Nearly Half of Young Professionals are Pursuing a Career in This Field

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iGen

The oil and gas industry is facing strong competition in attracting science, technology, engineering and mathematics (STEM) talent, with 44 percent of STEM Millennials and Generation Zs (Gen Z) interested in pursuing a career in oil and gas, compared to 77 percent in the technology sector, 58 percent in life sciences and pharmaceuticals, and 57 percent in health care –according to the inaugural global Workforce of the Future survey released by the Abu Dhabi National Oil Company (ADNOC).

The survey was commissioned by ADNOC to examine future workforce and employment trends in the oil and gas industry, particularly as the industry looks to attract STEM talent and enable the 4th Industrial Age. This is in line with ADNOC’s Oil & Gas 4.0 mission to help meet the world’s increasing demand for energy and higher-value products – by fostering a dynamic and performance-led culture that cultivates talent and applies the latest technology to optimize resources.

The survey interviewed STEM students and young professionals aged 15 to 35 in 10 countries – across North America, Europe, Asia, and the Middle East, representing a mix of significant global economies, and producers and consumers of oil and gas – and looked at their perceptions across multiple STEM-related industries, including oil and gas, and the skills they value and believe are required to succeed in these industries.

Key Findings
“Salary,” “work-life balance,” “job stability,” “on-the-job fulfilment,” and “a good work environment” are ranked the top five drivers behind potential career choices for STEM Millennials and Gen Zs. Young STEM talent also associate the oil and gas industry with high salaries and see it as an industry that is invaluable. “The industry pays well,” “the industry is crucial for their country’s economy and development,” and it is “an industry we couldn’t live without,” are ranked as the top three positive attributes about the industry.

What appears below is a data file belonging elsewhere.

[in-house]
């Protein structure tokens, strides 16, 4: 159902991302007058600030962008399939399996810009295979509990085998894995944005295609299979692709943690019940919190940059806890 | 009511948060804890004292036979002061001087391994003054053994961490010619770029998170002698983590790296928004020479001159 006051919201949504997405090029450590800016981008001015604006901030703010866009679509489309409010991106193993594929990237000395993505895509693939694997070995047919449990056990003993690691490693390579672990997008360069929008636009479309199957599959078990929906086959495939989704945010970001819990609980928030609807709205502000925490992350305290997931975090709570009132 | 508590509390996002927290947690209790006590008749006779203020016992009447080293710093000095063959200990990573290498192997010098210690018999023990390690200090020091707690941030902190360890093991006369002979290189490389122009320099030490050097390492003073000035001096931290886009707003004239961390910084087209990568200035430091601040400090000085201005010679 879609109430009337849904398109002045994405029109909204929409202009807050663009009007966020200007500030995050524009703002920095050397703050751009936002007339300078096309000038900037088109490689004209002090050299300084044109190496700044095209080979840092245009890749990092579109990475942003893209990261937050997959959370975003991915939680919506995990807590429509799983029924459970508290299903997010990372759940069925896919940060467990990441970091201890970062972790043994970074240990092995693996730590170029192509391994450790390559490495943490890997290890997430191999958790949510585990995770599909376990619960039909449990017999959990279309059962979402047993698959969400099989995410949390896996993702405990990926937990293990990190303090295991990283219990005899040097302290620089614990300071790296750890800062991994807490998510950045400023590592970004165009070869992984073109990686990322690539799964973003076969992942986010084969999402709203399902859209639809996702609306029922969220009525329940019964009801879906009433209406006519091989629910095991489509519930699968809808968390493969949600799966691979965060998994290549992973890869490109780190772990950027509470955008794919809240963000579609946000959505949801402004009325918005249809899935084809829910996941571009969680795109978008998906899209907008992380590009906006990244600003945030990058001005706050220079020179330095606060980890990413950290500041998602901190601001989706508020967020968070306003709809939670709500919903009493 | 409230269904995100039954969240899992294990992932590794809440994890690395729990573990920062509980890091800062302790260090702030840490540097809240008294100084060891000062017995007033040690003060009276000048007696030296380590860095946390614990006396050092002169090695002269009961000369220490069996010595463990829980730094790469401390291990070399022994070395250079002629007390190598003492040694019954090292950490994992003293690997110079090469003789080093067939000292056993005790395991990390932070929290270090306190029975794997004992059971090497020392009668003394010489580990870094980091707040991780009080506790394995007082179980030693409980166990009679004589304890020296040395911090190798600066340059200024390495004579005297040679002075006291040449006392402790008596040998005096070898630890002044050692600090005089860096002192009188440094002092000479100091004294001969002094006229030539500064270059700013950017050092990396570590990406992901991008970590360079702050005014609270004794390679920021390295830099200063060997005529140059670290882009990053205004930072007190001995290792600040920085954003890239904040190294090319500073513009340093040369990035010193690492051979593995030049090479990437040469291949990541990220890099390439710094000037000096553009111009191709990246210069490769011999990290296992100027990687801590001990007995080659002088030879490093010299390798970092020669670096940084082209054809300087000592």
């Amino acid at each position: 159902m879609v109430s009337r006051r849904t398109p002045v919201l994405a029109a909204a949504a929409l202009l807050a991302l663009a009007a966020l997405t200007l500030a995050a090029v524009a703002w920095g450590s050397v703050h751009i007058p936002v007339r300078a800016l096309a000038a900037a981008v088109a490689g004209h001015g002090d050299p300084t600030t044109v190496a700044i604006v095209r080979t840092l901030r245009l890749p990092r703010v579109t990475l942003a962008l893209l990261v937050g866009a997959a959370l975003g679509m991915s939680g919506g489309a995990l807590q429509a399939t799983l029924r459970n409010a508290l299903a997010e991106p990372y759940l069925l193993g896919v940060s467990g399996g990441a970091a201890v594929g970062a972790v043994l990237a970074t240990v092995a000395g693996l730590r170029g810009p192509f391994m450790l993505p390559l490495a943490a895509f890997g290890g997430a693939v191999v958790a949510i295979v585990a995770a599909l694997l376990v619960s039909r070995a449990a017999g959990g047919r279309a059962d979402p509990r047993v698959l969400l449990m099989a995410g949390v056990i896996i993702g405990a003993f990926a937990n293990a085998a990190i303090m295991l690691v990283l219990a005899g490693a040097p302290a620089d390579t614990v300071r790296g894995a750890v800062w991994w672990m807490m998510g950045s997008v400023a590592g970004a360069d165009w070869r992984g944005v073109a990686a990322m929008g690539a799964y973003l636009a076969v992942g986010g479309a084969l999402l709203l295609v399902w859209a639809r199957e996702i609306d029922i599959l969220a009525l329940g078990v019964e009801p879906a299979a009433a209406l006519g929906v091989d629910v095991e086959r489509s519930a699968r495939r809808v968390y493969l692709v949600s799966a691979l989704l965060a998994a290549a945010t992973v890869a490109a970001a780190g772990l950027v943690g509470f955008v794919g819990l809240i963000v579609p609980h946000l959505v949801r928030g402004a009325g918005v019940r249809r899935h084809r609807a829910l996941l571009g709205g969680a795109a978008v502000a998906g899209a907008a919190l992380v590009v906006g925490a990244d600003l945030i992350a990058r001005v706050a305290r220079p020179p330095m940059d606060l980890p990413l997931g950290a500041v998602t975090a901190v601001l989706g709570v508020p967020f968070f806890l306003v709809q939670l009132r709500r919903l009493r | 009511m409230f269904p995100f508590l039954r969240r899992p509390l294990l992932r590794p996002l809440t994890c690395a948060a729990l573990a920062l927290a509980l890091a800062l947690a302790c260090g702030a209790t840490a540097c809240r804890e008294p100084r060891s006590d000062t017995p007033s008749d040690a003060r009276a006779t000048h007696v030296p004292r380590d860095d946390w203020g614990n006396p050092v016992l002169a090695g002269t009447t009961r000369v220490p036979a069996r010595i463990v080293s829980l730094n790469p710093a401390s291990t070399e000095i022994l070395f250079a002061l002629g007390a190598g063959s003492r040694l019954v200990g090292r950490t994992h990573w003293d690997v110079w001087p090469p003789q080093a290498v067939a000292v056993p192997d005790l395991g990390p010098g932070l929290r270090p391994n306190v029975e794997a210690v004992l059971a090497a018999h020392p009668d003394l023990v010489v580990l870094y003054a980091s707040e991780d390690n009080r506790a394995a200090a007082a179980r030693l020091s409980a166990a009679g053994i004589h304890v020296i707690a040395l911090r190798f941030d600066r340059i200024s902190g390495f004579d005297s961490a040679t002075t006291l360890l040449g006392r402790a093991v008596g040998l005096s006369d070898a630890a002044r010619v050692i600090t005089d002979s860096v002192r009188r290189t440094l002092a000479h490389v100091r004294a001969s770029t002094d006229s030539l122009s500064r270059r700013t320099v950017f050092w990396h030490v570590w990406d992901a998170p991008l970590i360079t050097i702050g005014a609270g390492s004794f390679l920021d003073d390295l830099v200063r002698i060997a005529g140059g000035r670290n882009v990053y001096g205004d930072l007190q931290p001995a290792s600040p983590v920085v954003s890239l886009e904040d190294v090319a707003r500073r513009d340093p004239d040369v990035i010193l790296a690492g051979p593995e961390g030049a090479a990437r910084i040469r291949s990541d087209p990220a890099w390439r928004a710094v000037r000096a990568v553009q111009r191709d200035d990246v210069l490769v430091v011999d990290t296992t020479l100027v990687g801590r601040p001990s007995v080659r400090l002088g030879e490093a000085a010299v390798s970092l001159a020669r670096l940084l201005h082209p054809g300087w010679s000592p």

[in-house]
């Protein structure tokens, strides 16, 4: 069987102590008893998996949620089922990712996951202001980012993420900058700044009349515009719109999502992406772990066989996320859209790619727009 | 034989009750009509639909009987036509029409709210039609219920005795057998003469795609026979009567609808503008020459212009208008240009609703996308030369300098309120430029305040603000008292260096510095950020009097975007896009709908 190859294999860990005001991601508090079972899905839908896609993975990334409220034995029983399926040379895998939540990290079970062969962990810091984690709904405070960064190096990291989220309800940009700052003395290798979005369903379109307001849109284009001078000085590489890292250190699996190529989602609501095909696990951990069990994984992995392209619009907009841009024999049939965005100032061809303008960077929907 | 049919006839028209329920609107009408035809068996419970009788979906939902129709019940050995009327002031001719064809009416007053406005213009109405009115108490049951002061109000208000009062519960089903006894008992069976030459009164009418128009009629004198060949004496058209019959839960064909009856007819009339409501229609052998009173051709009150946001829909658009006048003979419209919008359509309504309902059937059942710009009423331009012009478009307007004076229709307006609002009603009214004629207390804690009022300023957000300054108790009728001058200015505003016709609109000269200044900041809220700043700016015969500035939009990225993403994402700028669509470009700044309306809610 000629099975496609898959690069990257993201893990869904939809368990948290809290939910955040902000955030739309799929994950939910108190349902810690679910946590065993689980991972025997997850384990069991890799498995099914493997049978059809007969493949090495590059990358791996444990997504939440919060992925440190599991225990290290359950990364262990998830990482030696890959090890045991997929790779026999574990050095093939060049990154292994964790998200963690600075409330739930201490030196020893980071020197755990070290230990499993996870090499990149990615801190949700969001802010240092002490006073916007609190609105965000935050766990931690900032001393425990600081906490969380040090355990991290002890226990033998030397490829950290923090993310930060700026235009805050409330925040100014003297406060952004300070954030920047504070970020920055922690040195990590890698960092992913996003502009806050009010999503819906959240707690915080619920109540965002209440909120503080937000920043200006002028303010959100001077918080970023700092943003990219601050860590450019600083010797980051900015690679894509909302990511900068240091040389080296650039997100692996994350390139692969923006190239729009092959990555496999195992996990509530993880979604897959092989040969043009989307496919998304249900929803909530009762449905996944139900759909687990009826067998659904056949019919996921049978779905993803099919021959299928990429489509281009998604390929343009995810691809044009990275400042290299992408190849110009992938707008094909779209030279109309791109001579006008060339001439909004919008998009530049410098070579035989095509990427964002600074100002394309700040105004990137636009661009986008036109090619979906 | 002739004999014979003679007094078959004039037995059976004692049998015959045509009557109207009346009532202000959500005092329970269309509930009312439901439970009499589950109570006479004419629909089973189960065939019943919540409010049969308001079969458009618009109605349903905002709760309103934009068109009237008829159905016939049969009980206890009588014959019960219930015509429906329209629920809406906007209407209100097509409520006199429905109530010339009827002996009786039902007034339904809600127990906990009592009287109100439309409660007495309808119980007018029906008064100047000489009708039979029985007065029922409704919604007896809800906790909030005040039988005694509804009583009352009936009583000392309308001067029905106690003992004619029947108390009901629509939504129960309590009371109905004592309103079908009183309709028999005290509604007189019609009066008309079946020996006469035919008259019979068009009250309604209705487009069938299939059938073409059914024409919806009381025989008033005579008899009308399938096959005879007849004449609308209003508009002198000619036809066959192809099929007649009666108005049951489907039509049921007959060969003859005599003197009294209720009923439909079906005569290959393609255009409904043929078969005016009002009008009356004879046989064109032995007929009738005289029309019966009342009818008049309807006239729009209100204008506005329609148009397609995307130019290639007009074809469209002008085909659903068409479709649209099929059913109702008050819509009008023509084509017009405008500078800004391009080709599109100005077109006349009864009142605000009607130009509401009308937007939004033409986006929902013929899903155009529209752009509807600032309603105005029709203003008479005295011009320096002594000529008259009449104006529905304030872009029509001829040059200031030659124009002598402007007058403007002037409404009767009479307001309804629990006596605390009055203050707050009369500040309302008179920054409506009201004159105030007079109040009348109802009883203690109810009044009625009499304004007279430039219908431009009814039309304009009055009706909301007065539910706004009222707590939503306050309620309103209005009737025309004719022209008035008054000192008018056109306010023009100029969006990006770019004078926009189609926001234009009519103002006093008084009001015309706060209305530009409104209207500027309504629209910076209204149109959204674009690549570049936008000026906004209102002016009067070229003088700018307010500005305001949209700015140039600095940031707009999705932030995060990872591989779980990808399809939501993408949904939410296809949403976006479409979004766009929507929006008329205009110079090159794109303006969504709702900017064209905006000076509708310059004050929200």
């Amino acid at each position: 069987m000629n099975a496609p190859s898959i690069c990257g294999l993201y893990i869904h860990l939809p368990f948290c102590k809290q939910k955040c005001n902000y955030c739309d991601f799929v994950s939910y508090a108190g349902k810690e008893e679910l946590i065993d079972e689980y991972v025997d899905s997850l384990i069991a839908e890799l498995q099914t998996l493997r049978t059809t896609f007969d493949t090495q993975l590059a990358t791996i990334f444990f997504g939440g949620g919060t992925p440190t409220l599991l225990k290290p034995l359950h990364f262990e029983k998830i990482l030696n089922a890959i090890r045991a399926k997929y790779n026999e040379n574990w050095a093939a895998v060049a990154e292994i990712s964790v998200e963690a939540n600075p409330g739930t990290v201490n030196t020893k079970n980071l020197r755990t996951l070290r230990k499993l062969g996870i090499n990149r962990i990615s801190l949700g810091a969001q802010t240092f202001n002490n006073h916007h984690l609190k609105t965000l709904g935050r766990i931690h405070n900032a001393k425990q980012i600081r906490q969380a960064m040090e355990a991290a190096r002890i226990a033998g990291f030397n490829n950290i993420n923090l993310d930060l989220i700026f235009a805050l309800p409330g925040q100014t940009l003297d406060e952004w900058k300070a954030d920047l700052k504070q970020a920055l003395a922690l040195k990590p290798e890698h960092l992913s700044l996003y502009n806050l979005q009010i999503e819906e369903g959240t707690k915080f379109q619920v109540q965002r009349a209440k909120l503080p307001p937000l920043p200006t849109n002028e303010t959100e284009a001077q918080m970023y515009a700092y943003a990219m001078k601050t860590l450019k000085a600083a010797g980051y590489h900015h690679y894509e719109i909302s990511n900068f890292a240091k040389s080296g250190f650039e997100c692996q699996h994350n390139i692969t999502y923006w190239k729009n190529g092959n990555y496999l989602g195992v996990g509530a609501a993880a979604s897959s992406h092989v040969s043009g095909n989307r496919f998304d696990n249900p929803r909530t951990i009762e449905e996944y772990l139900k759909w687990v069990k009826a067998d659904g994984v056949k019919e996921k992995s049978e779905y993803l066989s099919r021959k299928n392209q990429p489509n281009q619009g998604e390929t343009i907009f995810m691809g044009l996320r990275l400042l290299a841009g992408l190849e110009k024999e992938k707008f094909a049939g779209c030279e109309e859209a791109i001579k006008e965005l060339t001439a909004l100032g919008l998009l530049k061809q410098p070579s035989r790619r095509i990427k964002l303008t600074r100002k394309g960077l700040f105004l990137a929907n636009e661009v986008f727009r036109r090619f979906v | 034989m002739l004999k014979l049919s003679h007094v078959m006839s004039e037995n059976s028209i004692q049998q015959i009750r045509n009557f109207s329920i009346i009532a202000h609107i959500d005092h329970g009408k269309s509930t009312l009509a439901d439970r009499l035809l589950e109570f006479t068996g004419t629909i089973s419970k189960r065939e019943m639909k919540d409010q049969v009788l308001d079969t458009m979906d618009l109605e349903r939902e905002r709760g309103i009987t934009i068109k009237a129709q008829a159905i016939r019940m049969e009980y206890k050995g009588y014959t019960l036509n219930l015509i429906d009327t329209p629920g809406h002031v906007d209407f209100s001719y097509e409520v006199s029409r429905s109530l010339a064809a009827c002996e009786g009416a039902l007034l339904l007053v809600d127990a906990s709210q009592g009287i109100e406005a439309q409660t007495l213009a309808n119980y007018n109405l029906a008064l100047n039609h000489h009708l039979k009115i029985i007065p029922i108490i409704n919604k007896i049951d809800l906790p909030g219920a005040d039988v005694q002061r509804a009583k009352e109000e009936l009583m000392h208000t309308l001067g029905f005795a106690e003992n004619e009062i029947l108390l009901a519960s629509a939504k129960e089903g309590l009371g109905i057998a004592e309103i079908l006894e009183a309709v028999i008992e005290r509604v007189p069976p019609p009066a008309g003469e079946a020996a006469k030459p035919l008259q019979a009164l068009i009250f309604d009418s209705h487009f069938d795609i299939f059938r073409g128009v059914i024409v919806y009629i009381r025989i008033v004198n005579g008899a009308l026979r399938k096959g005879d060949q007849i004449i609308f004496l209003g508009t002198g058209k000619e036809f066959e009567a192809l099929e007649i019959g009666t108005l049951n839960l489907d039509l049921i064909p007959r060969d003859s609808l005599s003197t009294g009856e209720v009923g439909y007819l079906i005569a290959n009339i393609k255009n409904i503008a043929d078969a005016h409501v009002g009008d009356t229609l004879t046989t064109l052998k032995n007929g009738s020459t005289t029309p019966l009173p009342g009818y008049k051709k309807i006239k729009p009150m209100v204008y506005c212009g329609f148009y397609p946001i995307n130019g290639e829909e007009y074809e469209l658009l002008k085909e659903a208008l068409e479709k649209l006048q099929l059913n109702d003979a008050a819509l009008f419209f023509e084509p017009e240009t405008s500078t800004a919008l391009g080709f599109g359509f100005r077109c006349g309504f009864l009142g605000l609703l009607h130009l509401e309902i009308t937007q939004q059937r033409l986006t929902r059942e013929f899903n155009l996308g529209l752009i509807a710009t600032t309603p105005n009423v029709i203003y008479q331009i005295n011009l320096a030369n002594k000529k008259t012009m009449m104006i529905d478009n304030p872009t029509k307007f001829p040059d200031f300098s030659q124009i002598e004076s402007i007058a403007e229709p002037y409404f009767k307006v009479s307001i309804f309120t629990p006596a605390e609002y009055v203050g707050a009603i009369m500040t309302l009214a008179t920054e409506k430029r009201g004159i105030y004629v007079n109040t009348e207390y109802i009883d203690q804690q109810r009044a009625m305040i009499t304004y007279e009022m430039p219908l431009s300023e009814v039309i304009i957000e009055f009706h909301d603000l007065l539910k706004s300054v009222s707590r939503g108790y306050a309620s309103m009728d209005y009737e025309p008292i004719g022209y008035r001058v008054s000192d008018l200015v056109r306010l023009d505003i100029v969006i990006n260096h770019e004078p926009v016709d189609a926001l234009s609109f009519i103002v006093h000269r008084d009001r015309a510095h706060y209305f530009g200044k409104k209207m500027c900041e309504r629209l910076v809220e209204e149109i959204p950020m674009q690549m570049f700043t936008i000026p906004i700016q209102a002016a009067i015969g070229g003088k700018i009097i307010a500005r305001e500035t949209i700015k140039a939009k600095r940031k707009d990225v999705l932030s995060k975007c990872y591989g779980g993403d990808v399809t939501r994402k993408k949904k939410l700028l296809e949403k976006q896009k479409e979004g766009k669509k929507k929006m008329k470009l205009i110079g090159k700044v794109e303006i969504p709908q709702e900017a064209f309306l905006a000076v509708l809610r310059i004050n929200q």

What young professionals want, by industry
77% technology
58% life science/pharmaceuticals
57% health care
44% oil and gas

STEM Millennials and Gen Zs show the most interest in industries that they believe will be most impacted by new technologies. Globally, 42 percent say that new technologies will have a major impact on the oil and gas industry, while 56 percent say the same for health care, 53 percent for life sciences and pharmaceuticals, and 73 percent for the technology industry.

His Excellency Dr. Sultan Ahmed Al Jaber, UAE Minister of State and ADNOC Group CEO, said: “The findings from the ADNOC Workforce of the Future survey show that the more STEM Millennials and Gen Zs associate oil and gas with new technologies, the more interested they will be in a career in the industry. “As we enter the 4th Industrial Age, we need to come together as an industry and – with our technology industry partners – better highlight the exciting opportunities our dynamic industry offers to young talent with strong technology skills,” he added. The results also show that STEM Millennials and Gen Zs appear divided on whether oil and gas is an industry of the future (45 percent) or the past (44 percent). The data also indicates a mismatch between what STEM Millennials and Gen Zs see as the most important skills to succeed professionally versus what they see are the most important skills for a career in the oil and gas industry.

“Information technology and computer” skills (37 percent) and “creativity and innovative thinking” (33 percent) are seen as the most important skill-sets for succeeding in the future, but only 18 percent see “IT and computer” and “creativity and innovative thinking” as important skills for a career in oil and gas. Similarly, while 26 percent say programing languages are key for future professional success, only 11 percent view it as an important skill in the oil and gas industry. The data also shows that some experience in the job market and a tertiary education in STEM subjects can help change perceptions positively toward a career in the oil and gas sector. While interest is low among secondary school-age STEM students (37 percent are interested in a career in oil and gas), this figure rises to approximately half (51 percent) of young professionals being interested in pursuing a career in the sector – representing a 14-point increase.